Pwatem 2020

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(PWA-TEM) An anthology of literature and art


pwatem@gmail.com pwatem.com Instagram: pwatem


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A fictitious French province created by James Branch Cabell that serves as the setting of several of his fantasy novels. Virginia Commonwealth University’s anthology of literature and art.


Masthead EDITOR IN CHIEF Ava Blakeslee-Carter ASSISTANT EDITOR Luke Campbell CO ART DIRECTORS Bobby Miller Madeline De Michele WEB MASTERS Michael Price Gray Gibson

ILLUSTRATORS KT Nowak Devany Solanki Karly Andersen Amina Coleman-Davis Ellie Erhart Gray Gibson GRAPHIC DESIGNER Andrew Caress DIRECTOR Allison Bennett Dyche

SECRETARY Marlon Mckay

CREATIVE MEDIA MANAGER Mark Jeffries

EDITORS Halden Fraley Howman Pagola Kelly Freeman Yogita Suryawanshi Anya Sczerzenie Ray Walton

SALES & BUSINESS DEVELOPMENT MANAGER Dominique Lee OFFICE MANAGER Owen Martin

The staff at Pwatem would like to give a special thanks to the VCU Student Media Center, the Student Media Commission Board, and Dale Smith. © 2019 Pwatem Literature and Art Journal VCU Student Media Center P.O. Box 842010 Richmond, VA 23284-2010 Everything in this book was created with the blood, sweat, and tears of VCU students and faculty, and funded by student fees. We accept submissions all year round from VCU students only. All styles are welcome. Submit your literature and art to pwatem.submittable.com. Send us thoughts, questions, or concerns at pwatem@gmail.com.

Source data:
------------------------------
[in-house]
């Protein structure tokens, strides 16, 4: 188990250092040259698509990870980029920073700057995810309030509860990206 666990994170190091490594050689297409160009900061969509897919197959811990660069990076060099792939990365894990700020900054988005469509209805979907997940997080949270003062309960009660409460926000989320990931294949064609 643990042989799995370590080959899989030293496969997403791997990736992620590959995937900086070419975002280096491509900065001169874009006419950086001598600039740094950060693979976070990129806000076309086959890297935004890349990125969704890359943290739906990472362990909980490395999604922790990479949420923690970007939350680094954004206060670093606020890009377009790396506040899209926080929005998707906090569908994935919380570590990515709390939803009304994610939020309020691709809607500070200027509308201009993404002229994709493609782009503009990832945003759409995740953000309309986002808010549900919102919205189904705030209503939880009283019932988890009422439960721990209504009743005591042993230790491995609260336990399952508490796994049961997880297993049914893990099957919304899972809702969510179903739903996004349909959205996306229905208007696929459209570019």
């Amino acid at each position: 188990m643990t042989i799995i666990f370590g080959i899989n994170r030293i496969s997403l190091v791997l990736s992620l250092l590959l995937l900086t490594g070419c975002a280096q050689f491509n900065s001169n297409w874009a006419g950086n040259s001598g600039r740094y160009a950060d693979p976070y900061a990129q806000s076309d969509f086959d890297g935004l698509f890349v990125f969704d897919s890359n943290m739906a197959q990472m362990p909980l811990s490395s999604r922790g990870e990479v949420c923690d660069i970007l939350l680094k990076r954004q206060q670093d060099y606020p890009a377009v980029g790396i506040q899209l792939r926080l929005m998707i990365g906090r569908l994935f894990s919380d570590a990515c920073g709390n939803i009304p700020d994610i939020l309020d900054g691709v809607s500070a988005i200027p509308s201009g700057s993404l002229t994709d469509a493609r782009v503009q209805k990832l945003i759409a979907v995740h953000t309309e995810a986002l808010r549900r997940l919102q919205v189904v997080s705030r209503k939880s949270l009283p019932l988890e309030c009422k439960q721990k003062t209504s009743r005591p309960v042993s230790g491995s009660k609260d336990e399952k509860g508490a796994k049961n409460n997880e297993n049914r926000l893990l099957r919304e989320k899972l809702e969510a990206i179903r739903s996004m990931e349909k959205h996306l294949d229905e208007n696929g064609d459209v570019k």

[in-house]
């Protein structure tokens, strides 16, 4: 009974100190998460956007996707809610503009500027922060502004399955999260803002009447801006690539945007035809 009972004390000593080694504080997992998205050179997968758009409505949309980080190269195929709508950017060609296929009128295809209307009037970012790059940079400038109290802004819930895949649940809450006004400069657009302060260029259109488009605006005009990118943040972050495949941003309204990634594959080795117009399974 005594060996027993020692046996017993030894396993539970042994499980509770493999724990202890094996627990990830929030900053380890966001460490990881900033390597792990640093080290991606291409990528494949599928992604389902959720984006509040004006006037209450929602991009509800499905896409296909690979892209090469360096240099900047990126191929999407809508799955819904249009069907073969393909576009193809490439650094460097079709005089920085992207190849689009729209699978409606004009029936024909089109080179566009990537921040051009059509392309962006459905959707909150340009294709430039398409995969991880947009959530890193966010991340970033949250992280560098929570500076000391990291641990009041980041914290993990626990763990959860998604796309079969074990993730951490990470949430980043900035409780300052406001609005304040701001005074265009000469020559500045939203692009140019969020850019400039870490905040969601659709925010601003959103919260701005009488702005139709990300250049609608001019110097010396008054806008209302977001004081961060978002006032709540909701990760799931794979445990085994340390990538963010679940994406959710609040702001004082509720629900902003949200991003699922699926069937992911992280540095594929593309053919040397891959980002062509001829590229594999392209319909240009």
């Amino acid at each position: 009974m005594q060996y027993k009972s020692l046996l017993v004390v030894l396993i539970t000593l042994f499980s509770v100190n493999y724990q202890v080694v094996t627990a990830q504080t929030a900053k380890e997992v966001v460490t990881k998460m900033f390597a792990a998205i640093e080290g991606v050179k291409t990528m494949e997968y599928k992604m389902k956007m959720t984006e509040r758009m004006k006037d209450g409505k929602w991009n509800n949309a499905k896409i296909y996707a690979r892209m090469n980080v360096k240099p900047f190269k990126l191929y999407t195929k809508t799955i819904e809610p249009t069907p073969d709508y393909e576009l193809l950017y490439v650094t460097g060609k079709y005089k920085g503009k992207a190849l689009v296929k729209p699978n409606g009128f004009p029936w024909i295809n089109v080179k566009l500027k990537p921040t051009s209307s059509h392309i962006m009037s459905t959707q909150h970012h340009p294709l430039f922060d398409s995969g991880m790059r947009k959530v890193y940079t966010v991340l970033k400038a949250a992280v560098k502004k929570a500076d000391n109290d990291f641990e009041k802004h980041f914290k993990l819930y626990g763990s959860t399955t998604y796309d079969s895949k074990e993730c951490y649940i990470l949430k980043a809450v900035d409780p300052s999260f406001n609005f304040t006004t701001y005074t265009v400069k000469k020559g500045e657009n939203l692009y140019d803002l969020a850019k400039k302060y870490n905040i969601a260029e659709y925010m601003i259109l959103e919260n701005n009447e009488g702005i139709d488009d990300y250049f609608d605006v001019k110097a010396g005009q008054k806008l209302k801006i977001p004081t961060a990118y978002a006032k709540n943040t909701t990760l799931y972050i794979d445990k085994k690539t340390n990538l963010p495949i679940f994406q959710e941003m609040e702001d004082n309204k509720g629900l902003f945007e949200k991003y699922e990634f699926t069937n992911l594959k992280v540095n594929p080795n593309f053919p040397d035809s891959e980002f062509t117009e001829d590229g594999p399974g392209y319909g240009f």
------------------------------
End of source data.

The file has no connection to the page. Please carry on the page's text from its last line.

Editor̛ s Note (PWA-TEM) IS MY HOME AND FAMILY. I stumbled upon (PWA-TEM) my freshman year and was immediately mesmerized by the many voices, talent, and innovation that happened every Friday at the Student Media Center. Each week we came together to create a publication that not only made our selves proud, but also made our contributor’s smiles. Along the way, I learned about the publishing world, how to critically look at both literature and art, and made life-long friends. My path to Editor-in-Chief was very unexpected. When I first joined I never imagined I was capable as I am dyslexic and not an English Major. As a double major in Art Education and Kinetic Imaging, I focused my efforts on being Art Director and Co Art Director for two years. But through the supportive family that is (PWA-TEM) I found that my artistic vision is one of my strengths. (PWA-TEM) has always, and will continue to be, a professional platform that showcases the many talents, voices, and creative minds here at VCU. We are committed to bringing high-quality publications that represent our community’s interests, values, and the great color, sound, and style that is Richmond VA. My goal as Editor-in-Chief was to open us up to new forms of literature and artwork. And to challenge us to reach beyond what we had previously done. This year we hosted our first film festival as well as challenged our audience and contributors with an unusual Rabble theme of: &?. I am proud to say our contributors, and staff members have reached new heights and have pushed our potential ever onward. Of course, (PWA-TEM) is not possible without the continued efforts of our amazing, and dedicated staff as well as our patient and helpful advisors at the SMC. Each publication of (PWA-TEM) is unique and I take great inspiration from previous publications and Editors-in-Chief. I would like to thank my predecessor Emily Furlich for setting the bar so high. I would like to thank my Assistant Editor Luke Campbell for being so flexible and being my strength in guiding our editors. I would also like to thank our Art Directors Maddy and Bobby for their ambition and creative leadership. To Gray and Michael thank you for keeping our online presence alive and thriving. And as always thank you to our dedicated Student Media Leaders, Mark Jefferies, Allison Bennett Dyche, and Owen Martin for their support and guidance. Finally, I would like to thank my chief secretary and successor Marlon Mckay. Your endless dedication is inspiring and you have helped me grow as a person and as Editor-in-Chief. I am confident that (PWA-TEM) will continue its growth and journey under your thoughtful guidance and will reach levels never thought possible. Reach for the stars! I could never list how much I have learned from being a part of this family but one thing for certain is I learned how to run. I learned how to run to my dreams and its fire, to not hide from it. I learned that with the right people by your side anything is possible. I am saddened to leave (PWA-TEM) but I am excited about the future and will always look back on this time with a smile. Thank you (PWA-TEM) Ava Blakeslee-Carter